Will Uber eventually make the “Johnny Cab” in Total Recall a reality?
You’ve probably heard of Uber, and probably – like most of us – think of it as that clever, industry-disrupting cab service that outsources both the driving and the ownership of taxis, making more money with lower rates, by paying drivers poorly, and avoiding the cost of cab ownership. We generally assume this to be part of their over-arching strategy to become the driving dominant force in the taxi service business. Their goal, simply put, is to get you in their cars when you’re not using yours.
This all mostly true for now – they have been accused of paying drivers poorly to gain a perhaps unfair edge in the taxi business, and they do want to dominate the taxi business overall. But in the long run, one of the last things Uber wants to be doing is hiring drivers, or even paying them. They also don’t want you just using their service when you’re not using your own car.
Their long-term goal is much more sinister.
Uber Wants to Take Your Car Away Forever
Maybe that sounds a bit melodramatic. But if you think Uber is just a clever internet-and-app-enabled taxi service, you’ll be surprised to learn that their long-term goal is to evolve the basic taxi services they currently provide into driverless taxi service, making even more money. And in today’s tech-industry-based, long-game thinking, their ultimate goal isn’t just to own all the taxis, it’s to own all the cars.
How Would This Even Be Possible?
Obviously, in a country full of gun-toting second-amendment crazies “ascared that the gubmint gonna take away they guns“, the idea that a company will somehow take away people’s CARS is preposterous, right? Well, obviously there would be a huge change in perception of ownership necessary, but consider a few factors. First of all, most people already don’t own their cars, they lease them or finance them. Second, many Americans work two-and-a-half hours of every eight to own a vehicle that sits idle 95% percent of the time.
But perhaps more importantly, ponder the words of Uber CEO Travis Kalanick:
“…the reason Uber could be expensive is because you’re not just paying for the car, you’re paying for the other dude in the car…when there’s no other dude in the car, the cost of taking an Uber anywhere becomes cheaper than owning a vehicle. Even if you want to go on a road trip, it would just be cheaper. The magic there is that you bring the cost down below the cost of ownership, for everybody, and then car ownership goes away…”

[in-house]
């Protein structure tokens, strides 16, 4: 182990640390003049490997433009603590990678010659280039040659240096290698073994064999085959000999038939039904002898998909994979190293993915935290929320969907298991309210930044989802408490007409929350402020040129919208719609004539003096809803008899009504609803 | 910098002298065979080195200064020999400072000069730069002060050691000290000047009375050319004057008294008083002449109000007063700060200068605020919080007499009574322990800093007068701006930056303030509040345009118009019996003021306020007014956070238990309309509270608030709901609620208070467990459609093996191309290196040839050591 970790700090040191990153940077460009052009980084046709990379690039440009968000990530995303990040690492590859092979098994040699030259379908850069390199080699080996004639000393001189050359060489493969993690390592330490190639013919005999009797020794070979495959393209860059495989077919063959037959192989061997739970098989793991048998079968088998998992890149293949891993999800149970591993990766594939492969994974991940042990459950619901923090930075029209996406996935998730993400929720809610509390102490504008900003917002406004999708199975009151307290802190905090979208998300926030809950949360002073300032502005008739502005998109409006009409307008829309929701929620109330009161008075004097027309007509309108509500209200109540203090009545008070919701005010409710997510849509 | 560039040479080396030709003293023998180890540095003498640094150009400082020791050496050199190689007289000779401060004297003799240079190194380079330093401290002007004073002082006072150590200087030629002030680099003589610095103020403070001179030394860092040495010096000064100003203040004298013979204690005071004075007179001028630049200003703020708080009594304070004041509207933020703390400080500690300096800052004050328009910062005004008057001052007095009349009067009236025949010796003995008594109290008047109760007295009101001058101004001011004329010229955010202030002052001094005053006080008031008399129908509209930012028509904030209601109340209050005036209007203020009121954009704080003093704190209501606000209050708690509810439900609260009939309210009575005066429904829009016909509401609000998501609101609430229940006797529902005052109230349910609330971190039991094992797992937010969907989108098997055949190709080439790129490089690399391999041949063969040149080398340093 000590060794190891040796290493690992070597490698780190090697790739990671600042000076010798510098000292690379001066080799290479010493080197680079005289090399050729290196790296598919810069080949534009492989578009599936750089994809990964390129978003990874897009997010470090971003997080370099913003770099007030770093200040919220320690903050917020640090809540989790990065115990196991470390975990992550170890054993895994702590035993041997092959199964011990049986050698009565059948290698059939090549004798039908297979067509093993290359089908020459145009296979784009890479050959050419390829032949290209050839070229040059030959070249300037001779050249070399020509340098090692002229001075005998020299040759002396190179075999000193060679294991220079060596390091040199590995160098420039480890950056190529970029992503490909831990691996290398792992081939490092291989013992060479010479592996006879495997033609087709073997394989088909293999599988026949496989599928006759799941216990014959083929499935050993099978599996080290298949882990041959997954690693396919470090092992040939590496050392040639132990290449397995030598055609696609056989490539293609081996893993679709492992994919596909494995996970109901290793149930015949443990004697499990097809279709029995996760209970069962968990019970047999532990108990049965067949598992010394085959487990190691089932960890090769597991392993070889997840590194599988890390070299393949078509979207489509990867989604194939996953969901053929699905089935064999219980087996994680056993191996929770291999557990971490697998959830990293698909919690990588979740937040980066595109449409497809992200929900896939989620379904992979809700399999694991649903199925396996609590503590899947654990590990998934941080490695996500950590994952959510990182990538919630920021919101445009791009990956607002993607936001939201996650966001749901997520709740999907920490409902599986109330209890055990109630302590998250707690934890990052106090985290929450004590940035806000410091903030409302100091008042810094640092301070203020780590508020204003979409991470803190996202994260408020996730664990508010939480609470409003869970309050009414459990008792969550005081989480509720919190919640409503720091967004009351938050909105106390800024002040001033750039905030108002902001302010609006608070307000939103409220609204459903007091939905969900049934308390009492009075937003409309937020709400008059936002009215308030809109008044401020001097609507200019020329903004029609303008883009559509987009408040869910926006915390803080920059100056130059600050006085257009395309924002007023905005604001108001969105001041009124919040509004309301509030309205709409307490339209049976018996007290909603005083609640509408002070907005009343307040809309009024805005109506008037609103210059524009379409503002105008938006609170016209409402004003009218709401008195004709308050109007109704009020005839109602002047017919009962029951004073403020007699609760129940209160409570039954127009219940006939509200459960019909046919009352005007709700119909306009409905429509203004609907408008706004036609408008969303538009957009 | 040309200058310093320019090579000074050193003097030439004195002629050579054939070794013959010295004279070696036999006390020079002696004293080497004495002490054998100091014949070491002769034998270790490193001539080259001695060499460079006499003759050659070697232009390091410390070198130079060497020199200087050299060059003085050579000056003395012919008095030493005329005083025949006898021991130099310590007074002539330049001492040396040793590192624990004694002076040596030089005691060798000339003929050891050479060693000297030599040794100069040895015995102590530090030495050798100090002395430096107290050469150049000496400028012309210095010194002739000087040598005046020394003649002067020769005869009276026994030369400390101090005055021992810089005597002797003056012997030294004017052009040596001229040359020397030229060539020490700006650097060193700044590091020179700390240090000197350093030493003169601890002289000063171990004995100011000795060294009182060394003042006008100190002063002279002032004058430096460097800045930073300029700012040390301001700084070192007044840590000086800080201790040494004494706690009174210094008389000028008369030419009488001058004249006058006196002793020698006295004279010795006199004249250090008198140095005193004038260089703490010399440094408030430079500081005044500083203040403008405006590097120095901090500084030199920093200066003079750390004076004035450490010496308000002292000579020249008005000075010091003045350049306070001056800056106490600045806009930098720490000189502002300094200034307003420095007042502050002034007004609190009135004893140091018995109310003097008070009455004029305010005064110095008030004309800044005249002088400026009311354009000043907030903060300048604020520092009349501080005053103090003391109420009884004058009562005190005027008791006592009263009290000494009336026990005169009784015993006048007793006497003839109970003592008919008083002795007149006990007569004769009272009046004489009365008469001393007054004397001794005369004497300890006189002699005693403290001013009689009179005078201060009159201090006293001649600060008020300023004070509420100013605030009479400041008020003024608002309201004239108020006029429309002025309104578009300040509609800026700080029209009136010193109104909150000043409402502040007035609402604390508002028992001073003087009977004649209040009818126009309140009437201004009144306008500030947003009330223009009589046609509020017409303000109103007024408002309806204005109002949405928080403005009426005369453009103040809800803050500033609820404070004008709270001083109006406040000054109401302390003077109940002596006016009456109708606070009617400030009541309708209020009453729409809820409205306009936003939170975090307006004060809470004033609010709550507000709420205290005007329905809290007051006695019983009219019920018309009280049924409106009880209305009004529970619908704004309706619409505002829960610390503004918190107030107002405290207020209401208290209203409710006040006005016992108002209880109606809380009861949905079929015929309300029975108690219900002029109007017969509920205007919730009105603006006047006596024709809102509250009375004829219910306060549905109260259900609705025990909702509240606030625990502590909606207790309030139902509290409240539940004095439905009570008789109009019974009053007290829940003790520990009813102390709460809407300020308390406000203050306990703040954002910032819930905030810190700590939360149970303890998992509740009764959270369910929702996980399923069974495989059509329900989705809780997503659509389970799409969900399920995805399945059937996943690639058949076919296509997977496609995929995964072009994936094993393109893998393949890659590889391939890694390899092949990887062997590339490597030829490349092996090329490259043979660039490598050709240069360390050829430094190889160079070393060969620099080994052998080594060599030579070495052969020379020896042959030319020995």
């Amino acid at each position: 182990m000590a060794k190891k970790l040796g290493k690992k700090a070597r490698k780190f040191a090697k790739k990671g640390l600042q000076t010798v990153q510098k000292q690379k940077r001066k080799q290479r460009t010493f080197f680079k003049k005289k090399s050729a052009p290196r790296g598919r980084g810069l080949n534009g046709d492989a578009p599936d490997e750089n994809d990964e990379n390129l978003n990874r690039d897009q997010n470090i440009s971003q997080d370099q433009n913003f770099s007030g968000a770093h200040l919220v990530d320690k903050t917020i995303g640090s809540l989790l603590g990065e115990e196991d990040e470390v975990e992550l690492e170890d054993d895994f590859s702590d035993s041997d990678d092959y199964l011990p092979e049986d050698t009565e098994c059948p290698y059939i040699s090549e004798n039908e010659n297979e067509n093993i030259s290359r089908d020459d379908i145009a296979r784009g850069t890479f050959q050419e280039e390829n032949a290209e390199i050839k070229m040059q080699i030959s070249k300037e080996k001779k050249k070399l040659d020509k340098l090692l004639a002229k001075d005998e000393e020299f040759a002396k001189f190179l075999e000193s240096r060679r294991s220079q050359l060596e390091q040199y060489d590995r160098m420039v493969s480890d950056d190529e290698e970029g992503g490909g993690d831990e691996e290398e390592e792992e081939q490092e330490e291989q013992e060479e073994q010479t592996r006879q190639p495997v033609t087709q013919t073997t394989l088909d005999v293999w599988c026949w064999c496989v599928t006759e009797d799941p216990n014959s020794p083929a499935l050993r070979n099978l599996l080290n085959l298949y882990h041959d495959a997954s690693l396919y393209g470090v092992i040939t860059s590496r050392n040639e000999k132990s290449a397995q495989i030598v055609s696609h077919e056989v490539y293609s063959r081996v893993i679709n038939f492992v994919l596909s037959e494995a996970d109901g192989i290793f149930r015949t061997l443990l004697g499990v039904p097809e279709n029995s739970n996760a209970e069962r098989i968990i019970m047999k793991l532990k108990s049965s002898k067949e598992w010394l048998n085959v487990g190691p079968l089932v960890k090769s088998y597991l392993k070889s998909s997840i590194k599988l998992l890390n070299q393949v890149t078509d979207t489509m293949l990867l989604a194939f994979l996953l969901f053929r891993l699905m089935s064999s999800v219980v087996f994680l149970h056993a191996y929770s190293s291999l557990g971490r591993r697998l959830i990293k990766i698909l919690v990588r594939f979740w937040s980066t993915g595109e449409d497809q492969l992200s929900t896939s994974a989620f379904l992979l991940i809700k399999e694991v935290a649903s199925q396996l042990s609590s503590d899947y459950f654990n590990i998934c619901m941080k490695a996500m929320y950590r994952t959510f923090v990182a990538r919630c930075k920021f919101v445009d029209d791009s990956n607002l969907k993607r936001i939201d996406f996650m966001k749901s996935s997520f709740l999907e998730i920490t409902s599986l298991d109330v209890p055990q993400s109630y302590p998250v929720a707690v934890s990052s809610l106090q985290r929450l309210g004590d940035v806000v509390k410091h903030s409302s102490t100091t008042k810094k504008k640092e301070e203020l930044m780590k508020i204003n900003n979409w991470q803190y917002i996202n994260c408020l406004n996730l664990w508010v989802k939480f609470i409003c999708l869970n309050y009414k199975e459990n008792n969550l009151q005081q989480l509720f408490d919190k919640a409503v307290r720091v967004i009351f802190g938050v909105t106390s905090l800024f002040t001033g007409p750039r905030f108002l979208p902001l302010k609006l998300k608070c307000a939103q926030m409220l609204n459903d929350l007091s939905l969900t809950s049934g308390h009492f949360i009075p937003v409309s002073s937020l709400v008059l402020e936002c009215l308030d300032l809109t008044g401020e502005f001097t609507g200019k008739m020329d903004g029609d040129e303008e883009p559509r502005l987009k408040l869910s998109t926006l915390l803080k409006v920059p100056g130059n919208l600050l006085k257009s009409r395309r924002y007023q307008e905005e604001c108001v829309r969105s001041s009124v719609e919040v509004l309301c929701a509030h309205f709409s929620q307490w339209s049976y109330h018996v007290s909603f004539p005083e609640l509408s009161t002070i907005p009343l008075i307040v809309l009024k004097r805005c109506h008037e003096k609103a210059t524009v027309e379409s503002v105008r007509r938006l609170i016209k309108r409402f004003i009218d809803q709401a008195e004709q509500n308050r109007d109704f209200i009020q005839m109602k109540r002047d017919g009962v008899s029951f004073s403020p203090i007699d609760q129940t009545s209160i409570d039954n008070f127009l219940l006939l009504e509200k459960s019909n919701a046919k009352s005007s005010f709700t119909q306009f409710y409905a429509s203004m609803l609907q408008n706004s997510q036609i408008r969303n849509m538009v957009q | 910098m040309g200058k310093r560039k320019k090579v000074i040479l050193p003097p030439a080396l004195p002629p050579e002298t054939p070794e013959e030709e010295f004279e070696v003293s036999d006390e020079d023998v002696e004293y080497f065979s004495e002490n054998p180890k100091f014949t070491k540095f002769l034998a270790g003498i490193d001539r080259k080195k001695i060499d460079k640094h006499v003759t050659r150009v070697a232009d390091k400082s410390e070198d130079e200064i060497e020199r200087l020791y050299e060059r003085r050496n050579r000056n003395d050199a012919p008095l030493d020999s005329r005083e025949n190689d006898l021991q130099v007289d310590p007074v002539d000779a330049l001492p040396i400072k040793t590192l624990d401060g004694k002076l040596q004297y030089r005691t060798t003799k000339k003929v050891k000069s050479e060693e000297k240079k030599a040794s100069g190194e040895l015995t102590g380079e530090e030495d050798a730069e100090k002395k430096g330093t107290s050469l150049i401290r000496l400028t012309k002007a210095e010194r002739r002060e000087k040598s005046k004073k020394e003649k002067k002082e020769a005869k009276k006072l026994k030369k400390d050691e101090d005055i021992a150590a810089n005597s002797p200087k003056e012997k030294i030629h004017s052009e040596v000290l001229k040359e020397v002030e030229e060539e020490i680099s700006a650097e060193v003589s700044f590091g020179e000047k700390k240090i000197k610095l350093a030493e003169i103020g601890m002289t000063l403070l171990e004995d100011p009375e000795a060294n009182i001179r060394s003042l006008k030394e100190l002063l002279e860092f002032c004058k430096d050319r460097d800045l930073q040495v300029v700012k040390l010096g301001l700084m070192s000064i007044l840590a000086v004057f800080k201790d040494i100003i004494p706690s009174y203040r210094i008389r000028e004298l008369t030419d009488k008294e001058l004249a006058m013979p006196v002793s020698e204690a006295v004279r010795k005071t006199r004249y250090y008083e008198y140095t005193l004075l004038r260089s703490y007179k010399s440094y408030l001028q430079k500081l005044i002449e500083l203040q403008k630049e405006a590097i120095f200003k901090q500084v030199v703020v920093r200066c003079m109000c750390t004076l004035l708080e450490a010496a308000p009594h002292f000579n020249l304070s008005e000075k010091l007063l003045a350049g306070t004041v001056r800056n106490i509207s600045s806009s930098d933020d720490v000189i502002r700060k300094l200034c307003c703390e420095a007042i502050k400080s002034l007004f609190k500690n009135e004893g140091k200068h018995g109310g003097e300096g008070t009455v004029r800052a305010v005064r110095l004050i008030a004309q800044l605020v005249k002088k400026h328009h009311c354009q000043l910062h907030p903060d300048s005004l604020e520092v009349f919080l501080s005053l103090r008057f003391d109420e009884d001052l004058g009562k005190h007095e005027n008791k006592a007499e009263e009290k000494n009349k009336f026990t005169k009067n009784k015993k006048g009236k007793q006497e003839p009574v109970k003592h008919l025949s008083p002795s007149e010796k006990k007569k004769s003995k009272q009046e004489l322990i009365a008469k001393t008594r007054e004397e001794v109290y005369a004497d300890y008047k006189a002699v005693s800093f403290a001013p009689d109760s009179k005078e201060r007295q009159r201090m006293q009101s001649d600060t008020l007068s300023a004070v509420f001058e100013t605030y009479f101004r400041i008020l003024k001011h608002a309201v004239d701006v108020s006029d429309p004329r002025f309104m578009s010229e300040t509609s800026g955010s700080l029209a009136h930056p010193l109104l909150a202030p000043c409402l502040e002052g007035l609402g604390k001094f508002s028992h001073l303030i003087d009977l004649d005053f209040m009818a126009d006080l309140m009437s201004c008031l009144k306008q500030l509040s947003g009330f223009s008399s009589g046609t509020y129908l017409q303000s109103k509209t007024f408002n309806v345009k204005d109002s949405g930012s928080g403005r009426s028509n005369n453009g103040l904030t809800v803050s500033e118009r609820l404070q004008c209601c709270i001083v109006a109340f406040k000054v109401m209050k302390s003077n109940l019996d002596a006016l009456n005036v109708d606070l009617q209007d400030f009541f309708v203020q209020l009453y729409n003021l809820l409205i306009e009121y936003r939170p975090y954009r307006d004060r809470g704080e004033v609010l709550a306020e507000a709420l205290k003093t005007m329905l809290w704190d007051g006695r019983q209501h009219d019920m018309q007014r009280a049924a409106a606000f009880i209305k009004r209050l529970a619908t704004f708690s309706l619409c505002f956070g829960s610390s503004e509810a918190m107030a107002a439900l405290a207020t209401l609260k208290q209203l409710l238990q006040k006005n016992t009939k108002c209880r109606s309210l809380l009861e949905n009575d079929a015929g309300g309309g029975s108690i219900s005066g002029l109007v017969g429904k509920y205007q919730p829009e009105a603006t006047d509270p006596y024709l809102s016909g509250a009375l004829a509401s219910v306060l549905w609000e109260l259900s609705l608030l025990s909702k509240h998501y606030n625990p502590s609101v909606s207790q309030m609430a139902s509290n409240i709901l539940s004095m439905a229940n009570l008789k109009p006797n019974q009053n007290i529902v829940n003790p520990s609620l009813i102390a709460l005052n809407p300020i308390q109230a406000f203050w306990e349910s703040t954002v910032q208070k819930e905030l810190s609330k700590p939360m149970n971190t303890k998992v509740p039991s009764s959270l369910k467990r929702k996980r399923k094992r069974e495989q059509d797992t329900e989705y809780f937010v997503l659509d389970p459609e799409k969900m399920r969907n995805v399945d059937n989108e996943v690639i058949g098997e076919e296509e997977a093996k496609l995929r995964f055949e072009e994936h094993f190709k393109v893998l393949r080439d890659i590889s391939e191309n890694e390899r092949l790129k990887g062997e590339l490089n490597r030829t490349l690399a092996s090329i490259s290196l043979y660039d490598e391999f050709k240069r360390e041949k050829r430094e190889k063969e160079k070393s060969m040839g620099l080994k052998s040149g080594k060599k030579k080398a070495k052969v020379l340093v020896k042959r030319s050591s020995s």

So A Tech Industry “Unicorn” CEO is Cocky. What Else Is New?
Well, what else is new is that this particular CEO’s company is currently being valued at over $100 billion dollars. Google and Apple’s combined current valuation is over a TRILLION dollars. And all three of these companies (and others) are investing heavily in fully autonomous vehicles of one kind or another. Do you know how much the big three auto companies are worth, combined? About $130 billion. They quite reasonably are scared, scared enough that they’ve set up offices in Silicon Valley to partner in whatever ways they can.
So Is This a Vision of Heaven, or Hell?
Obviously we are years away from seeing how this all plays out. There’s an incredible amount of investment and development going on, markets can do crazy things (many expect a tech bubble in 2016) and the concept of personal car ownership is almost the very essence of “being American”. But assuming there is a profound evolution in who owns and drives cars, then what? Will the roads be even more cluttered, because of the addition of huge numbers of driverless cars? Or will things go more like Uber’s CEO hopes, and we all share a bunch of driverless cars that no-one owns, reducing the number of cars on the road, and reducing emissions, etc.? Hard to say. But CityLab does a nice job of walking through the possibilities in their piece Will a World of Driverless Cars Be Heaven or Hell?
Personally I suspect it’ll all end up being something like the second “Johnnie Cab” scene in Total Recall: